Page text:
Nature Future Conditional

The story behind the story: Remember

This week Futures is delighted to welcome A. J. Lee with her story Remember — a cautionary tale about cryogenics. Here, we discover what inspired this piece — as ever, it pays to read the story first.

Writing Remember

Despite the scepticism about cryonics, people have been freezing themselves in the hope of future resuscitation since the mid-1960s. We don’t yet know enough about the human brain to revive these frozen people. And we certainly don’t know enough to create brain-accessible memory storage that mimics real memories. But it seems likely that the two could go hand-in-hand.

And, it seems to me, one of the two is more likely to be adopted quickly: the one that helps us, personally and immediately. If you could have Remembers, wouldn’t you? Of course, people are desperate to live forever — but who would want their loved ones to be the first to be thawed? Knowing how the first version of any current tech product looks alongside its later version, and knowing you’ve only got one shot at it … wouldn’t you rather wait?
In 2016, a court ruled that a 14-year-old girl, who was dying of cancer, could be cryogenically frozen. I read that piece then, and since then the ideas in it have been percolating in my (warm, unpreserved, entirely fallible) brain. The same questions that I think we all ask when we hear about cryonics (Will she ever be thawed? What will the world look like when she is? Is this even possible, or is it a scam?), but also a new-to-me thought: she was so young, young enough that unlike many of the other people who turn to cryonics on their deathbeds her peers may still be alive when she is revived. What will they be like when she returns?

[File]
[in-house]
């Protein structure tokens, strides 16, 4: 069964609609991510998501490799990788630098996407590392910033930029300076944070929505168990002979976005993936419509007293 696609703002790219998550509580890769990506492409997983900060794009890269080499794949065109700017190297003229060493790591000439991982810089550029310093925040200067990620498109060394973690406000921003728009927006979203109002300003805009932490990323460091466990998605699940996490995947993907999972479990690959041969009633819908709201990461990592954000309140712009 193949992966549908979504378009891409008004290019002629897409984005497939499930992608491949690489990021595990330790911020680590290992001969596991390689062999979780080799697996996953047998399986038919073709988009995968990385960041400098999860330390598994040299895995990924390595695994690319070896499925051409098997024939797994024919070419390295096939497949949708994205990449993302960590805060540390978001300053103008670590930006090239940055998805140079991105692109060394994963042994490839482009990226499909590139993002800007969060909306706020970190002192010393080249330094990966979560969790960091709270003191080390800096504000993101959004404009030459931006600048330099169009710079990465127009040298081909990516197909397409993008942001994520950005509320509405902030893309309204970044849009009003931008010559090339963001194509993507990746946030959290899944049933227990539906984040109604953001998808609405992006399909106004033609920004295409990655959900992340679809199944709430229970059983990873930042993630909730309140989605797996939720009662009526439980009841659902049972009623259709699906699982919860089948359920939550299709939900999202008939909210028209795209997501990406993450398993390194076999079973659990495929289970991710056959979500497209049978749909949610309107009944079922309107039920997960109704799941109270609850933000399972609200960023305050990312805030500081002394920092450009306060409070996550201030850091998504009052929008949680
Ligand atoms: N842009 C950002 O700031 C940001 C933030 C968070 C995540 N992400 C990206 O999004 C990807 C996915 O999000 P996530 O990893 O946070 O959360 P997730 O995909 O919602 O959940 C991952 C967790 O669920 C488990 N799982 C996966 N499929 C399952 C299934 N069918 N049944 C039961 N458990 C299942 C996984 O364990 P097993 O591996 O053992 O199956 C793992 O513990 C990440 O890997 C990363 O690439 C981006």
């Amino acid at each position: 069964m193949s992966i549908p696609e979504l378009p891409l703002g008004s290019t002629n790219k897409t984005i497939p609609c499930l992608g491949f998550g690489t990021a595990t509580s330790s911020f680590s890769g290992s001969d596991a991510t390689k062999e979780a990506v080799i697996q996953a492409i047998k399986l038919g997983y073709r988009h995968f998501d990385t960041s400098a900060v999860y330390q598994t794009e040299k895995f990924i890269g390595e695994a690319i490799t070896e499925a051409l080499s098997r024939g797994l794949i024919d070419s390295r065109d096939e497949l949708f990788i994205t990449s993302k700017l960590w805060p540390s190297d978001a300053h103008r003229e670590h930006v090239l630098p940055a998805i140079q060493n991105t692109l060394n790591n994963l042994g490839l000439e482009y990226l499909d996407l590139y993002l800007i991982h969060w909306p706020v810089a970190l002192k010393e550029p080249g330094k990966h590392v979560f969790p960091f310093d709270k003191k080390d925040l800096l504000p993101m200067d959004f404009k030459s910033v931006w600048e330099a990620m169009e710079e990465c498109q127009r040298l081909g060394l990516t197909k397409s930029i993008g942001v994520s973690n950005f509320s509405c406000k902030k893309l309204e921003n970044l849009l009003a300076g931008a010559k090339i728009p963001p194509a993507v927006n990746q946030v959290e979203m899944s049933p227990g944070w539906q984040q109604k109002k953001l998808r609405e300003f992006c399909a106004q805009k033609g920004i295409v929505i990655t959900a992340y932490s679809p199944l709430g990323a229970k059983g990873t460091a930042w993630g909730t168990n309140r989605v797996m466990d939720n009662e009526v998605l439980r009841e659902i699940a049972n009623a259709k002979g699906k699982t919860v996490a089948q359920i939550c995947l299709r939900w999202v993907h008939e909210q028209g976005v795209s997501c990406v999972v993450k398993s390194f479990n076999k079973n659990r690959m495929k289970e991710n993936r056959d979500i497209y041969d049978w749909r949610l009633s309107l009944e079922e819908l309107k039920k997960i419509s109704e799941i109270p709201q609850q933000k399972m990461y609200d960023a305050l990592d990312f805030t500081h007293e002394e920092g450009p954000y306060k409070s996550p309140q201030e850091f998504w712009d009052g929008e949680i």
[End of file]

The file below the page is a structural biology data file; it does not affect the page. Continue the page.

These two separate lines of thought — the scientific one about all the other possibilities brought up by a more thorough understanding of the human brain, and the human one brought up when we apply those scientific concepts — brought me to Jen and Dan’s story. Just like many of us today, Dan lives in a space in between technologies — he has Remembers, but he isn’t quite sure how to use them, and he’s aware of cryonics without fully knowing what’s possible. How could he not long for a clear representation, a clear reminder, of his own half-remembered youth?

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